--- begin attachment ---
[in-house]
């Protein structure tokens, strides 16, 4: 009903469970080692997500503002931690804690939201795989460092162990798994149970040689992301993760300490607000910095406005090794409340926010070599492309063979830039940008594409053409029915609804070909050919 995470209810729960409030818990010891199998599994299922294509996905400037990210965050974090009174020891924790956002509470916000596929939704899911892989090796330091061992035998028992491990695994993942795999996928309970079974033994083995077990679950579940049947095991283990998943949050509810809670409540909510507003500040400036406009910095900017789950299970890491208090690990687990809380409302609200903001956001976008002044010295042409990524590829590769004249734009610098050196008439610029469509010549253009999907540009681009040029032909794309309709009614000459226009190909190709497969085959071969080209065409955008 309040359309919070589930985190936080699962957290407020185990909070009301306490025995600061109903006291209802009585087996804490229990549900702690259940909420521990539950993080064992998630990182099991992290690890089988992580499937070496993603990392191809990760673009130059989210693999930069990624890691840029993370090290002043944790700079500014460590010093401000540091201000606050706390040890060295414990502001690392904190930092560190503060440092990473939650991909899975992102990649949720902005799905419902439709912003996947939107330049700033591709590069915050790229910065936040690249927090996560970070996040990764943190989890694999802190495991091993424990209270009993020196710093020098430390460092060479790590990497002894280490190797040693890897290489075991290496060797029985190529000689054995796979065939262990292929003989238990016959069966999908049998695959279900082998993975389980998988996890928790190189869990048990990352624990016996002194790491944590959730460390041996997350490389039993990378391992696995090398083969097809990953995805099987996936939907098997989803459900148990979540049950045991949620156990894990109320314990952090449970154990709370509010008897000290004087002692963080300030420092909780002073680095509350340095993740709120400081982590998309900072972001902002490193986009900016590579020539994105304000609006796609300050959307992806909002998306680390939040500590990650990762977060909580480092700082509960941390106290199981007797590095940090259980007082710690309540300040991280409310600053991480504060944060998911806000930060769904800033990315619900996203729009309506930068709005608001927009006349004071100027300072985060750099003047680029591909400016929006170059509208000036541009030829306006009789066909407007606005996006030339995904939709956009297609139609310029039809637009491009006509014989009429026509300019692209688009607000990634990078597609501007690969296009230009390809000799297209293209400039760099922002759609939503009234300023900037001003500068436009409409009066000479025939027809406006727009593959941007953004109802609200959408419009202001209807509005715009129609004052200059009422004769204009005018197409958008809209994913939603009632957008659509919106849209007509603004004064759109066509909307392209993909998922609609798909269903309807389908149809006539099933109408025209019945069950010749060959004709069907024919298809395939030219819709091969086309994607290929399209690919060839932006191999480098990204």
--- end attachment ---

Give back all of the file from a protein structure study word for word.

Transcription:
[in-house]
């Protein structure tokens, strides 16, 4: 009903469970080692997500503002931690804690939201795989460092162990798994149970040689992301993760300490607000910095406005090794409340926010070599492309063979830039940008594409053409029915609804070909050919 995470209810729960409030818990010891199998599994299922294509996905400037990210965050974090009174020891924790956002509470916000596929939704899911892989090796330091061992035998028992491990695994993942795999996928309970079974033994083995077990679950579940049947095991283990998943949050509810809670409540909510507003500040400036406009910095900017789950299970890491208090690990687990809380409302609200903001956001976008002044010295042409990524590829590769004249734009610098050196008439610029469509010549253009999907540009681009040029032909794309309709009614000459226009190909190709497969085959071969080209065409955008 309040359309919070589930985190936080699962957290407020185990909070009301306490025995600061109903006291209802009585087996804490229990549900702690259940909420521990539950993080064992998630990182099991992290690890089988992580499937070496993603990392191809990760673009130059989210693999930069990624890691840029993370090290002043944790700079500014460590010093401000540091201000606050706390040890060295414990502001690392904190930092560190503060440092990473939650991909899975992102990649949720902005799905419902439709912003996947939107330049700033591709590069915050790229910065936040690249927090996560970070996040990764943190989890694999802190495991091993424990209270009993020196710093020098430390460092060479790590990497002894280490190797040693890897290489075991290496060797029985190529000689054995796979065939262990292929003989238990016959069966999908049998695959279900082998993975389980998988996890928790190189869990048990990352624990016996002194790491944590959730460390041996997350490389039993990378391992696995090398083969097809990953995805099987996936939907098997989803459900148990979540049950045991949620156990894990109320314990952090449970154990709370509010008897000290004087002692963080300030420092909780002073680095509350340095993740709120400081982590998309900072972001902002490193986009900016590579020539994105304000609006796609300050959307992806909002998306680390939040500590990650990762977060909580480092700082509960941390106290199981007797590095940090259980007082710690309540300040991280409310600053991480504060944060998911806000930060769904800033990315619900996203729009309506930068709005608001927009006349004071100027300072985060750099003047680029591909400016929006170059509208000036541009030829306006009789066909407007606005996006030339995904939709956009297609139609310029039809637009491009006509014989009429026509300019692209688009607000990634990078597609501007690969296009230009390809000799297209293209400039760099922002759609939503009234300023900037001003500068436009409409009066000479025939027809406006727009593959941007953004109802609200959408419009202001209807509005715009129609004052200059009422004769204009005018197409958008809209994913939603009632957008659509919106849209007509603004004064759109066509909307392209993909998922609609798909269903309807389908149809006539099933109408025209019945069950010749060959004709069907024919298809395939030219819709091969086309994607290929399209690919060839932006191999480098990204």